Surgical anatomy of the levator veli palatini: a previously undescribed tendinous insertion of the anterolateral fibers

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Abstract

The purpose of this study was to describe the previously unreported tendinous insertion of the anterolateral fibers of the levator veli palatini (levator) and discuss possible implications for levator function and cleft palate repair. The velopharyngeal anatomy in normal adult cadavers was studied, with histologic confirmation of anatomical findings. These findings were compared with a more limited study of levator anatomy in cleft palates at the time of intraoperative muscle dissection. Just before entering the velum, the levator divides into two parts. The smaller bundle of muscle fibers (anterolateral part) runs anteriorly, close to the lateral pharyngeal wall, and inserts into the palatine aponeurosis through a number of fine tendons. The main part of the muscle runs medially into the velum, where it fans out and forms the levator sling with the contralateral levator. The possible function of the anterolateral part of the levator is discussed. Inadequate release of the tendinous insertions at the time of palate repair may tether the levator anteriorly and compromise muscle retropositioning or may result in splitting of the levator, so that only part of the levator is retropositioned.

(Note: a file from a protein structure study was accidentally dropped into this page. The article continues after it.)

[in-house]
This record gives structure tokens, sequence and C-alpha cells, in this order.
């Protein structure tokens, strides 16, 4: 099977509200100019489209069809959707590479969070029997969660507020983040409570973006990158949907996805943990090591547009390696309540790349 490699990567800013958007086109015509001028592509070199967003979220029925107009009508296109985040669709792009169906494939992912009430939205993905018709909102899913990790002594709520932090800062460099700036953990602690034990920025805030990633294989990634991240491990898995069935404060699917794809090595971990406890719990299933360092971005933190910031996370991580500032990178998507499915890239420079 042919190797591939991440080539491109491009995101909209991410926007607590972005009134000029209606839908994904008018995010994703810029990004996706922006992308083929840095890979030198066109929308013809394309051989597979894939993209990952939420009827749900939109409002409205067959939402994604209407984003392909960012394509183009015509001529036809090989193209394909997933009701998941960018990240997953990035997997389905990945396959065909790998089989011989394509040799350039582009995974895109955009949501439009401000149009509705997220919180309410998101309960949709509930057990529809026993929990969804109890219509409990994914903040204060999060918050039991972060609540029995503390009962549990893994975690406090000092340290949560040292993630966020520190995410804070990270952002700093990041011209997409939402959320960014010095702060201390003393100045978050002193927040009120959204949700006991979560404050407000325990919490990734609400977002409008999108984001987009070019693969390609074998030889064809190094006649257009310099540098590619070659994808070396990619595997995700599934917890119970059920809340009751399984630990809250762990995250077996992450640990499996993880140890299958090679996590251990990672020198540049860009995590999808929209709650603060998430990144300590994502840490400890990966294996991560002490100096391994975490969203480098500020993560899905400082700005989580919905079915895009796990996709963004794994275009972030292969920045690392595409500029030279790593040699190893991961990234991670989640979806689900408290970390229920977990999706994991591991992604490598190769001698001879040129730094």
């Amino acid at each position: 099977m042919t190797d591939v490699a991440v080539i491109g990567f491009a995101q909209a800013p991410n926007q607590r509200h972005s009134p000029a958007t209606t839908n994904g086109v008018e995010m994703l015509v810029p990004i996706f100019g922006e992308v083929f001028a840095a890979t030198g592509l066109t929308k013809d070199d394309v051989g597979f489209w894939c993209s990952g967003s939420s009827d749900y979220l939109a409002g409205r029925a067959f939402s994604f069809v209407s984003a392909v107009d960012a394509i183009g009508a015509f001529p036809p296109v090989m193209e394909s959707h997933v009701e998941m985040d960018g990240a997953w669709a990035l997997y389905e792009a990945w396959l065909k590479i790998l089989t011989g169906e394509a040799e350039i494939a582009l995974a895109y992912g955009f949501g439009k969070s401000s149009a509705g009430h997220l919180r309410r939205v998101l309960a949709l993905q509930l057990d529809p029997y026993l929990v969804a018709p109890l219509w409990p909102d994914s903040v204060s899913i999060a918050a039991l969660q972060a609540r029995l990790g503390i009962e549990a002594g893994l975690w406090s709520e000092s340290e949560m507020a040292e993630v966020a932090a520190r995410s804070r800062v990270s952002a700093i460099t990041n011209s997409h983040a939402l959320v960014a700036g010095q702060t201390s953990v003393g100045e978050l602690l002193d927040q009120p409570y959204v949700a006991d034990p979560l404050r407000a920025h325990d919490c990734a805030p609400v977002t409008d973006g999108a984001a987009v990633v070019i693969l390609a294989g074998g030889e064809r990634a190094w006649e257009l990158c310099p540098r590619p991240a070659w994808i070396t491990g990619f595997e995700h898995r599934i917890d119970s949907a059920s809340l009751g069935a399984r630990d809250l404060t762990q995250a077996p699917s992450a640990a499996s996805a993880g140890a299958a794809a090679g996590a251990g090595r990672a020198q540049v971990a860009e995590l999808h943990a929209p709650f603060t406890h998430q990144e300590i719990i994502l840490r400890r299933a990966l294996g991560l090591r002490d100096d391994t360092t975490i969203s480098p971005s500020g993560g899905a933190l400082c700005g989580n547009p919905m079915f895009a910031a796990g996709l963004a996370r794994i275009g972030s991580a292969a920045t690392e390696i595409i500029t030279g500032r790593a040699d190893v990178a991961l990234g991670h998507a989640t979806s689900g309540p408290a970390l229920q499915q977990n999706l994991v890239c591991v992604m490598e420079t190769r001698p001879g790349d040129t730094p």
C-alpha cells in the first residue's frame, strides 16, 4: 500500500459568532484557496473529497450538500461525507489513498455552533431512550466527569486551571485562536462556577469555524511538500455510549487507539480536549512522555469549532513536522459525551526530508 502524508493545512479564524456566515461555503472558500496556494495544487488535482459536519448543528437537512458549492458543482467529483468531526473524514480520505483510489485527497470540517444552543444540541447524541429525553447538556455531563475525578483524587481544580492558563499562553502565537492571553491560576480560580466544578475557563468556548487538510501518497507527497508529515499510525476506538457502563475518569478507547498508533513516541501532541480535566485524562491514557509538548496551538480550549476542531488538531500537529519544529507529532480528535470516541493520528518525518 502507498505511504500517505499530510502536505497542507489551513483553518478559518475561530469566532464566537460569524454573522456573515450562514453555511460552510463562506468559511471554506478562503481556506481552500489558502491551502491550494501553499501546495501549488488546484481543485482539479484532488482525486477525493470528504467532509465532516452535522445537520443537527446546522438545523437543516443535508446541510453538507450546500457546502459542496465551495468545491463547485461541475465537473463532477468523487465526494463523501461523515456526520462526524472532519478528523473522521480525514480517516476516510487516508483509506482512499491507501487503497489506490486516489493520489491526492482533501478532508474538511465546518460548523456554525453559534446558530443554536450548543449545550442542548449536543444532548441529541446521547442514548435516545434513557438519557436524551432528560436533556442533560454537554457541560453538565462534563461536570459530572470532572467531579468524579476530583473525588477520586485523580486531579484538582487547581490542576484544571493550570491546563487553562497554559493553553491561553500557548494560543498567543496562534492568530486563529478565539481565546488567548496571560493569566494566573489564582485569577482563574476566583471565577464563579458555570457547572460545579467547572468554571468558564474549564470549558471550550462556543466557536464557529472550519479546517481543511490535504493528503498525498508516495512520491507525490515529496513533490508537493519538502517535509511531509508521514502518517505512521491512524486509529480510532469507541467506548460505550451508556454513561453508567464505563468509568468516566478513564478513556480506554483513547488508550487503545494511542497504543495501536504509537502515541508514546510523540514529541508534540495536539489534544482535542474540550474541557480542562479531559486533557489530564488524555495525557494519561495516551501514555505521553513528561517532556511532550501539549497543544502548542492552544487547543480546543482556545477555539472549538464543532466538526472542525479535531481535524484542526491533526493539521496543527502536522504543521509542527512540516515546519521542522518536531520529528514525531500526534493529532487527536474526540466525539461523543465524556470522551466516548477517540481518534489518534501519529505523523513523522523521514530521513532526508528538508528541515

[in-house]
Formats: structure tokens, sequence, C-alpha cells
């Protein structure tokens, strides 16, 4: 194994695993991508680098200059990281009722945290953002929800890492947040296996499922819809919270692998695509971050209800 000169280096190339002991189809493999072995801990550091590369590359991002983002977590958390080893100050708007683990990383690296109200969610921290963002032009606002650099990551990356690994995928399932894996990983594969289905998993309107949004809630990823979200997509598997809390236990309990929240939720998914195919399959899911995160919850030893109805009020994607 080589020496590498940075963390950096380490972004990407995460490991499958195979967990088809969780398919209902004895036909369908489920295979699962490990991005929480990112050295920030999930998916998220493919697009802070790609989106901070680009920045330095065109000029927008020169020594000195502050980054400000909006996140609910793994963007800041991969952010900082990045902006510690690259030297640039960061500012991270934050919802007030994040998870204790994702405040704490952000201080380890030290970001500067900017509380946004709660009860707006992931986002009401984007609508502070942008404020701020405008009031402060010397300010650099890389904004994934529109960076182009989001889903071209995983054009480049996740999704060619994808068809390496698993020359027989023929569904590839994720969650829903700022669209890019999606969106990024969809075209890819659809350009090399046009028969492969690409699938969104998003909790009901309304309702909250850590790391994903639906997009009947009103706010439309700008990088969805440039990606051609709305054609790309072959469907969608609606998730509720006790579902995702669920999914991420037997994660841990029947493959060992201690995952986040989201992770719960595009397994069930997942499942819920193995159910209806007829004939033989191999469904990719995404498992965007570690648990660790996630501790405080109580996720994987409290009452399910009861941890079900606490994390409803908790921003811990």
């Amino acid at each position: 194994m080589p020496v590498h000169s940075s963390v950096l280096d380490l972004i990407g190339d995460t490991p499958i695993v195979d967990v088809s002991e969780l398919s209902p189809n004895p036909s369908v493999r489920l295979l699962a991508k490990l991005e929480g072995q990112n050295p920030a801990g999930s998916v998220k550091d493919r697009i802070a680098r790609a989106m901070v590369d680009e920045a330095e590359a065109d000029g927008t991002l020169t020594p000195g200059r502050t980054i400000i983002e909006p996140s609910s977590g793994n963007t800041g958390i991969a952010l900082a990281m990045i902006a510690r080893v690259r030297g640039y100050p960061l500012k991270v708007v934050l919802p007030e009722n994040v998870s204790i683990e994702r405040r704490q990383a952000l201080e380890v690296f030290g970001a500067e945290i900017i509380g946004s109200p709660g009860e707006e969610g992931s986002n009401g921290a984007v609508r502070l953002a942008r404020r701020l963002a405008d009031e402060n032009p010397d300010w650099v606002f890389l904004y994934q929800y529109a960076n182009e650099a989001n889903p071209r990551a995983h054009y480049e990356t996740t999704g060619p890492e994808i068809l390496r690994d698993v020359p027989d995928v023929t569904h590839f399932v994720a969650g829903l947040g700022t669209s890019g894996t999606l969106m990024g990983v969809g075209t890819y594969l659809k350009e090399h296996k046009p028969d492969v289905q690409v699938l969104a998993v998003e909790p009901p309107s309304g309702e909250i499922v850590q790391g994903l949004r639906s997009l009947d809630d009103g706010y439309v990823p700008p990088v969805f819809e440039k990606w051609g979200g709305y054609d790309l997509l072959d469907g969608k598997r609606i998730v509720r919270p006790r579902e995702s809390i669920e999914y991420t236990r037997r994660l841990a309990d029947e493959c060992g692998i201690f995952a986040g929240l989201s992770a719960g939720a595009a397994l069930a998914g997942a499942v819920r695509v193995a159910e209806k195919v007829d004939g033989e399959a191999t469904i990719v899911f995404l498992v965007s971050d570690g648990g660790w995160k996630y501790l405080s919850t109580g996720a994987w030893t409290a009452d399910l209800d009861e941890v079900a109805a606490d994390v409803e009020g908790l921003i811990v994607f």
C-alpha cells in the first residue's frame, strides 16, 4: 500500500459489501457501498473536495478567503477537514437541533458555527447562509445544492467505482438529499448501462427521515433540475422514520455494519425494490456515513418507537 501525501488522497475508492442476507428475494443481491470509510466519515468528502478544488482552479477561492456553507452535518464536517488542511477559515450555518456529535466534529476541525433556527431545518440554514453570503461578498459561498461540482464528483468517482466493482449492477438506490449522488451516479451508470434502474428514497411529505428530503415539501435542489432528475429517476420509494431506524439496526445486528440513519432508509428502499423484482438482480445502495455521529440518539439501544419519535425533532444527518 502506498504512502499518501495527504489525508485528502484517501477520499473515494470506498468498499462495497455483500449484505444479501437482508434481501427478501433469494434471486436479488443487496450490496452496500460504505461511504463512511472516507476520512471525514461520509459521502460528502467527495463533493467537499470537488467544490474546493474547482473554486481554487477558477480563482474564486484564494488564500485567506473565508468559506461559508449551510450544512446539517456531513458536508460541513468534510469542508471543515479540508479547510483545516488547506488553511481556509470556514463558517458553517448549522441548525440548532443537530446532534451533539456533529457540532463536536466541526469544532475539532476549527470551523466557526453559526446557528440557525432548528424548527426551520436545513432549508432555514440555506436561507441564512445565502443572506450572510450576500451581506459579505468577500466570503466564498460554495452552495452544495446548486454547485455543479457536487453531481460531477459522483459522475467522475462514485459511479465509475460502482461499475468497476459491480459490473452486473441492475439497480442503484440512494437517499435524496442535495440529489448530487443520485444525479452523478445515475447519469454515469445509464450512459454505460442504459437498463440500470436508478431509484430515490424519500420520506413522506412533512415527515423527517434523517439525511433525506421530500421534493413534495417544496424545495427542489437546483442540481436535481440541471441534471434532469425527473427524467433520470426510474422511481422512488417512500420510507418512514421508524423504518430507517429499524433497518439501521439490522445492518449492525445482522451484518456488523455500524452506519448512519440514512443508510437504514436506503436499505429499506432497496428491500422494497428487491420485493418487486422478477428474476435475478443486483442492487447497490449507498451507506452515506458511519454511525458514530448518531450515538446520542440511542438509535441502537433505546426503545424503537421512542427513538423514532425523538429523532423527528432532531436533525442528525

Original languageEnglish
Pages (from-to)307-15
Number of pages9
JournalPlastic and reconstructive surgery
Volume114
Issue number2
DOIs
Publication statusPublished - Aug 2004

Keywords

  • Aged
  • Aged, 80 and over
  • Cleft Palate
  • Female
  • Humans
  • Isometric Contraction
  • Male
  • Microsurgery
  • Palatal Muscles
  • Palate, Hard
  • Palate, Soft
  • Reference Values
  • Tendons
  • Velopharyngeal Insufficiency
  • Journal Article
  • Research Support, Non-U.S. Gov't

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